Apr 25, 2023 - Technology

Marvel heroes game aims for a healthier way to gamify fitness

Photo illustration of Adrian Hon, the CEO of Six to Start.

Photo illustration: Aïda Amer/Axios. Photo: Joshua Fray

The co-creator of a popular app that turns real-life running into an audio-assisted game has a new one on the way featuring Marvel superheroes. But Six to Start CEO Adrian Hon is also advising caution about the so-called gamification of real-life activities, saying much of it is executed poorly.

Why it matters: The application of points and unlockable badges to leisure and work has become common in recent years, deployed as a motivational tool to keep users engaged.

  • Even with noble intentions, that approach can promote dangerous or counterproductive behaviors and turn users against it, Hon says.

Driving the news: Six to Start, Hon’s 25-person studio, plans to launch Marvel Move this summer. It's a new riff on the company’s decade-old hit Zombies, Run — and an extension, he hopes, of a better model for gamification.

  • Both Zombies and Marvel sync users’ GPS-tracked runs with serialized, lightly interactive audio stories.
  • Both are also designed to avoid some of the tropes popular in gamified apps: no streaks and no ratcheting up of goals to pressure the user to run further the next week.
  • “We really try not to reward or encourage unhealthy behaviors that I think so many other gamified applications do,” Hon tells Axios.

What they’re saying: “I think most gamification is badly designed or sort of manipulative slash coercive,” Hon says.

  • In his 2022 book, “You've Been Played,” Hon critiques gamified systems used by Uber, Amazon and other firms that may have amused users at first but left them feeling pressured to meet intensifying goals.
  • The way these experiences dole out points, badges and praise can impact what they motivate users to do.
  • Nearly paraphrasing Spider-Man’s Uncle Ben, he tells Axios that game designers “have quite a lot of power really, and I think a lot of people don't really want to admit that.”

Between the lines: Hon has long been interested in game activities that are woven into everyday life.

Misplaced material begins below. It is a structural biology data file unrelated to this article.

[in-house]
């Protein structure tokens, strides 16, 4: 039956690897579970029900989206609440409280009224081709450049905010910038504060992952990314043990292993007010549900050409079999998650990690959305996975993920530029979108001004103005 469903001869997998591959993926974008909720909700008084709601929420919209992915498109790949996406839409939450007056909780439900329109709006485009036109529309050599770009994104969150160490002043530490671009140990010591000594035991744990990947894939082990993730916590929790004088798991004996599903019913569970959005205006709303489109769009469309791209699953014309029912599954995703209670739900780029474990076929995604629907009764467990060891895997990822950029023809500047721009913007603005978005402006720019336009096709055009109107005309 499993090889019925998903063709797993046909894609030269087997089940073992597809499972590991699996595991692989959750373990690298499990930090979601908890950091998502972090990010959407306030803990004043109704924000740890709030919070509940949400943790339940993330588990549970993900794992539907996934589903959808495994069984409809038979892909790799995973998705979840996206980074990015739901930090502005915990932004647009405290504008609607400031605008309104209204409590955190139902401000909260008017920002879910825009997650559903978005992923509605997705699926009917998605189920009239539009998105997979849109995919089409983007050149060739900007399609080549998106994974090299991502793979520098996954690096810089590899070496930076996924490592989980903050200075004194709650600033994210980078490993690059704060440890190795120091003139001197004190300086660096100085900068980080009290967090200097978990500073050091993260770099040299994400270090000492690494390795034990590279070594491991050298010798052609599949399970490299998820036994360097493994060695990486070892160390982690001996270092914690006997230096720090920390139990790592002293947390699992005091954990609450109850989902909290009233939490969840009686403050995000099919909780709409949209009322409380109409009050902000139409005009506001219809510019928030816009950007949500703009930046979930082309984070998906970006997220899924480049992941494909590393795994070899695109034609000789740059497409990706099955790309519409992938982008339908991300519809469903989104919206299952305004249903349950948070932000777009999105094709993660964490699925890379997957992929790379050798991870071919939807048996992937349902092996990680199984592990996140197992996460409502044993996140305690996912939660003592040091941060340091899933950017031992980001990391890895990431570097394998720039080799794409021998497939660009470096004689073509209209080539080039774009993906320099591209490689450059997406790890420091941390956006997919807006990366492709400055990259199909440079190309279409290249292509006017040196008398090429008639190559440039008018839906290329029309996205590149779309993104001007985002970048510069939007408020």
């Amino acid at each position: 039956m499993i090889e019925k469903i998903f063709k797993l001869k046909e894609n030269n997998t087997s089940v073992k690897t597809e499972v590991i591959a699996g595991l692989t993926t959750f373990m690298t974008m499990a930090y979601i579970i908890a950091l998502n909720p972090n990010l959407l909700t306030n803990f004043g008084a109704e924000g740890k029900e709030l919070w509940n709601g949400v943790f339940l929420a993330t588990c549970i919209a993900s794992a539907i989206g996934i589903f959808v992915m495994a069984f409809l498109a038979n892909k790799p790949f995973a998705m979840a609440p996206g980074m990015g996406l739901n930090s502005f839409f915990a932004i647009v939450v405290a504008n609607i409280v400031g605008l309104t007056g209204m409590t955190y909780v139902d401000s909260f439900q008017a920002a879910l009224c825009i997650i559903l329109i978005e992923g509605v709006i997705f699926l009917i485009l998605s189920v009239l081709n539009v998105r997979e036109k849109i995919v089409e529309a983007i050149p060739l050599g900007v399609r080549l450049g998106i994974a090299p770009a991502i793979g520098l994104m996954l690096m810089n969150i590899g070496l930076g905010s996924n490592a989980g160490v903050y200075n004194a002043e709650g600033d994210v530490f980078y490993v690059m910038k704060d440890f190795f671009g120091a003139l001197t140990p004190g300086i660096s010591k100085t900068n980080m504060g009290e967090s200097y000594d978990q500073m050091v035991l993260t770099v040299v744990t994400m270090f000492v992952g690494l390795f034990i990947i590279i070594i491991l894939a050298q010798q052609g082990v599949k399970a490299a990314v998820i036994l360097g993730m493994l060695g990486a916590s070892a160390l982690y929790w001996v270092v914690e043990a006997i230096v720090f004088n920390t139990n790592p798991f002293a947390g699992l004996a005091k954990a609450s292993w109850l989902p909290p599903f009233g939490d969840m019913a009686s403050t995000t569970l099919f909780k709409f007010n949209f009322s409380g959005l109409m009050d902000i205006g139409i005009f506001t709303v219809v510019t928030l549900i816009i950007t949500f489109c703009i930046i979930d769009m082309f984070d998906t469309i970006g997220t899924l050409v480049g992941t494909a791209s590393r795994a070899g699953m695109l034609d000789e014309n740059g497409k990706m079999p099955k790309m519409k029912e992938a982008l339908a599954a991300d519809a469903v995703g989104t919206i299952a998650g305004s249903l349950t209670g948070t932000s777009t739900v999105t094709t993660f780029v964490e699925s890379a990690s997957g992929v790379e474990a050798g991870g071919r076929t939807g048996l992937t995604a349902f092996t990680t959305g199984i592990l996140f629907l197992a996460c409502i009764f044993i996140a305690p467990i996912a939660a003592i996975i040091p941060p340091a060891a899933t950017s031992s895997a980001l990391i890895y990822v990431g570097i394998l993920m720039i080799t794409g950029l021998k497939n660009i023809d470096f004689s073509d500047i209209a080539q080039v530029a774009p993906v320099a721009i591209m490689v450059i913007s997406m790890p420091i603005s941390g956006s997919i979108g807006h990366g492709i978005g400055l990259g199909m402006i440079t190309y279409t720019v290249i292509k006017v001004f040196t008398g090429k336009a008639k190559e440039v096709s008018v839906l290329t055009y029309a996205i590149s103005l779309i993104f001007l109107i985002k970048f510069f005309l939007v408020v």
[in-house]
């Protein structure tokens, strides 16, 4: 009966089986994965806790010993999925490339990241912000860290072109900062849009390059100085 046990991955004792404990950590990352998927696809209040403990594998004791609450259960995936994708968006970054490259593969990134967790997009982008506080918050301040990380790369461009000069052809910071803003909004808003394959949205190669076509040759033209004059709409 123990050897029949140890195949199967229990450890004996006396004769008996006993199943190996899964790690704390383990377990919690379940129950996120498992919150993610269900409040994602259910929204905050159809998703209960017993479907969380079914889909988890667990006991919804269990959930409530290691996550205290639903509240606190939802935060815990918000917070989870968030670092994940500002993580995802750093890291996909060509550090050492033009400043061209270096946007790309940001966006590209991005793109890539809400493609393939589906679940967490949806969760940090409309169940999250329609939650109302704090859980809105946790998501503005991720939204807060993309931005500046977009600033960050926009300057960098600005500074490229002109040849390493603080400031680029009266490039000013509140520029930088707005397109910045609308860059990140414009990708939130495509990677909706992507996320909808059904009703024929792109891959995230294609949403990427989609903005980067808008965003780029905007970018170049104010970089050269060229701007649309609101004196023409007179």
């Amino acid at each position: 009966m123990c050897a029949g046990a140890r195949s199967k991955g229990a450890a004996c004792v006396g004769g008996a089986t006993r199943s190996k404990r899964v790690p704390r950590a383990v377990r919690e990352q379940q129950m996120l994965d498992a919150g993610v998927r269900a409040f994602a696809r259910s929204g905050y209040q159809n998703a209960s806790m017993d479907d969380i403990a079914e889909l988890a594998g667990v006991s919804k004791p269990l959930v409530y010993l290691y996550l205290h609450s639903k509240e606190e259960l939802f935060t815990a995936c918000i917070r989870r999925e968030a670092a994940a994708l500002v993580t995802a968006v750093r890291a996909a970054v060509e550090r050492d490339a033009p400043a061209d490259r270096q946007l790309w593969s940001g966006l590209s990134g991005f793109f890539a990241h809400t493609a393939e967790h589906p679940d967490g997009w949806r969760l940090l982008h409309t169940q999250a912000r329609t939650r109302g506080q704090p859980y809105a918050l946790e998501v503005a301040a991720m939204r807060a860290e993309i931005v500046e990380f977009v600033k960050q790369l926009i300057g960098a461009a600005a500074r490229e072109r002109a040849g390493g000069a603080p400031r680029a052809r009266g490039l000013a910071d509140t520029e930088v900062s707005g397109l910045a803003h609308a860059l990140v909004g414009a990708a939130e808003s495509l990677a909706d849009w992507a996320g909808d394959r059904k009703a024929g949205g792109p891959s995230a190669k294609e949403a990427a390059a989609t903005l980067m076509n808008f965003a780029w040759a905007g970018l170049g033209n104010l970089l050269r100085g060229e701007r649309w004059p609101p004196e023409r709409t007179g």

• He came into game design in the early 2000s, during the heyday of ARGs, or alternate reality games, that used fake websites and real-life treasure hunts to stage games into real-life activities. “I think it’s just really interesting when you try to mix the real world with gameplay,” Hon says.
  • Later he tried running with a Garmin movement tracker that let him race against his “ghost,” an experience that became demoralizing when his ghost started to beat him.
  • In 2012, he and author Naomi Alderman launched a Kickstarter for an app that turned running into a zombie-themed audio drama that plays while you run and casts you as a character — a runner — in the fiction. The app can trigger mid-run zombie chases that require users to speed up to escape.
  • The goal, Hon said, was to “make exercise more tolerable,” though some users began emailing to say it had done more than that and provided life-changing breakthroughs.

The Marvel Move version includes runs woven into audio tales featuring the X-Men, the Incredible Hulk and even an eight-week 5K training routine featuring Thor and Loki.

  • Users don’t play as established superheroes because Six to Start’s designers felt it would be disorienting to play as a famous character who, by the nature of the app, can’t talk and can’t be seen.
  • “For us, what’s fun is being able to hear and hang out with these heroes,” Hon says.

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